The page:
LSB Plenary 2014
The Linux Standard Base project (LSB) is holding a plenary session (or face-to-face, if you prefer) during the Linux Foundation 2014 Collaboration Summit. Our sessions will take place on Thursday 27 March, in Salon F.
To allow for remote attendees, we will also be including participation via Google Hangouts. Anyone wishing to participate who cannot use Google Hangouts for some reason should contact Jeff Licquia for alternate arrangements.
Any last-minute changes will be noted here. Both in-person participants and remote participants are encouraged to keep an eye on this section for any news about our schedule.
2014-03-21: Initial schedule posted for review.
2014-03-24: Per conversation with Kay, increased her time, and cut from "other architectures" to match.
8:30 am: Will be setting up Google Hangout soon. Google Hangout participants, please check into IRC.
1:40 pm: Changing the schedule based on the morning's conclusions.
March 27, 2014
|9:00am - 9:30am||Welcome, current status, overview of agenda|
|9:30am - 10:30am||"Making the LSB More Effective" -- Kay Tate|
|10:30am - 11:00am||Time-based release schedule|
|11:00am - 11:20am||Profiles -- server, others?|
|11:20pm - 2:00pm||Break and Lunch|
|2:00pm - 2:30pm||Next steps: ISV communication, generating the list, shopping the new direction|
|2:30pm - 3:30pm||Standards enhancements: what to do, what schedule|
|3:30pm - 3:50pm||Architecture issues: ARM, 32-bit architectures, others|
|3:50pm - 4:30pm||Break|
|4:30pm - 5:20pm||Wrapping up, miscellaneous topics|
Details for the specific sessions, notes, etc. Besides acting as an agenda, let's take notes here on the actual discussion.
"Making the LSB More Effective"
Kay has been thinking about this problem. How do we make the LSB an attractive project to support and use?
Time-based release schedule
Instead of working off a feature-based release schedule, the LSB should move to a time-based release schedule, focusing on smaller, more frequent updates and a process for adding features which allows features to go in as they are ready.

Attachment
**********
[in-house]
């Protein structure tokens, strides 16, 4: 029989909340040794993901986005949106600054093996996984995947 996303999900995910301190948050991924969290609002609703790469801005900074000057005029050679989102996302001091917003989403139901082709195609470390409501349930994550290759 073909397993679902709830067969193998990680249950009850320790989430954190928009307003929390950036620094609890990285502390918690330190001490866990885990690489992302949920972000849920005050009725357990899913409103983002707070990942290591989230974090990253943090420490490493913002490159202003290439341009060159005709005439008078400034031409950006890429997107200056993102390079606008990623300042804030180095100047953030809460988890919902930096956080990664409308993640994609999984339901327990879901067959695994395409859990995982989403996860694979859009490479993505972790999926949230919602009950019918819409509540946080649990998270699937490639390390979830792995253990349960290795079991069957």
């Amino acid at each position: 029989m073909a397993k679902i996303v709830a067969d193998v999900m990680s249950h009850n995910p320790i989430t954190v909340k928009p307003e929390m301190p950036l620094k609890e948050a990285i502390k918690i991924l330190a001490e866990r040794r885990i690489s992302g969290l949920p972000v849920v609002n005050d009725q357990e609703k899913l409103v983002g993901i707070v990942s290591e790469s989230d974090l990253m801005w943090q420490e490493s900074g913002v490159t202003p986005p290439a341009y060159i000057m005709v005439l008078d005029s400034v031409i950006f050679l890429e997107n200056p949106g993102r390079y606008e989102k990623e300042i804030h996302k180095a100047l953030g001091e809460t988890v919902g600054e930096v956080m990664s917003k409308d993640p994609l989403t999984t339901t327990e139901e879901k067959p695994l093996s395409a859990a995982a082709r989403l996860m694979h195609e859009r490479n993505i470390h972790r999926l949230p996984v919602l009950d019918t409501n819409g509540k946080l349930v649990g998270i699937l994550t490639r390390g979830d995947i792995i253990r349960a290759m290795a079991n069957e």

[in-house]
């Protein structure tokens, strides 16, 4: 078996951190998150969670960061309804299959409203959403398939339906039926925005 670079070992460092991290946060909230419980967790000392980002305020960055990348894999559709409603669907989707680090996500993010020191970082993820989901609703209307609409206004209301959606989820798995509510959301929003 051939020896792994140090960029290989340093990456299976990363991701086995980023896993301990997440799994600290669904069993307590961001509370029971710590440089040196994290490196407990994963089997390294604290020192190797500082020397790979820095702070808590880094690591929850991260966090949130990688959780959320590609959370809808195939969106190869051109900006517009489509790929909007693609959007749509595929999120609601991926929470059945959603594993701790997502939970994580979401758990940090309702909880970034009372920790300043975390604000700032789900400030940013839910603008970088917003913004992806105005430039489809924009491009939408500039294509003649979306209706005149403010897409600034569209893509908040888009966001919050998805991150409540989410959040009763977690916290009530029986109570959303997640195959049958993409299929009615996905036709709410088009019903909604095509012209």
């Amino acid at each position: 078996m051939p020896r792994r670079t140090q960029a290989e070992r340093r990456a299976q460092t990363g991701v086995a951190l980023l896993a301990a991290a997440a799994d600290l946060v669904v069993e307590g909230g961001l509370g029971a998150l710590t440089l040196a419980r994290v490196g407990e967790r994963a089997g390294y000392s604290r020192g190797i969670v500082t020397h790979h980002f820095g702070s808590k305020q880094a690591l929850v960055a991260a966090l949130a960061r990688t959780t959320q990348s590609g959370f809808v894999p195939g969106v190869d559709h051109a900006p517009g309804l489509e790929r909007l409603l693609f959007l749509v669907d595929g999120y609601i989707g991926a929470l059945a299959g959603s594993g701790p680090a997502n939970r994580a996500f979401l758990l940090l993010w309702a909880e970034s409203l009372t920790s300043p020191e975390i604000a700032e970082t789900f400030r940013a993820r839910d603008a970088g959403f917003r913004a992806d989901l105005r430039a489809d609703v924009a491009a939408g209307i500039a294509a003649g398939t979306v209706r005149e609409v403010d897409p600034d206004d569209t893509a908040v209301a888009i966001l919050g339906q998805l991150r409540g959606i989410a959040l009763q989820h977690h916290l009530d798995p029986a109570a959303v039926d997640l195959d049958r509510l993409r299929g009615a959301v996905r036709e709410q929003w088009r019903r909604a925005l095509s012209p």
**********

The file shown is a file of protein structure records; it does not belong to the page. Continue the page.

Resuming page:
Infrastructure: getting new standards in
Our current import scripts are error-prone and difficult to use, which inhibits people from contributing. How do we fix this?
Profiles: server-only, others
Current LSB requires entire LSB to be implemented. In particular in the ARM server case, this does not make sense.
"Small Word" architectures
There are a few issues to discuss with the 31/32-bit architectures. The main problem: native support for "small word" architectures is going by the wayside, with these architectures supported in the normal case on a "big-word" architecture. So far, we assume all architectures are fully native; on our current course, that will be no longer true in a short time.
- Redoing "small-word" architectures: Currently, our architecture support assumes that every architecture is natively supported. For the "small-word" architectures (x86, ppc32, s390), this is becoming less true. Do we drop "native" support, and make them a mode of the 64-bit architectures instead? Or something else?
- PPC32 ABI: Deprecate PPC32 ABI. Rationale: there are no distributions directly supporting. Though the minimum requirement of two distros is not met, ABI itself can still run on a related distribution, PPC64, which has been the basis for continued support so far. Deprecation opens the door for removal in another two cycles.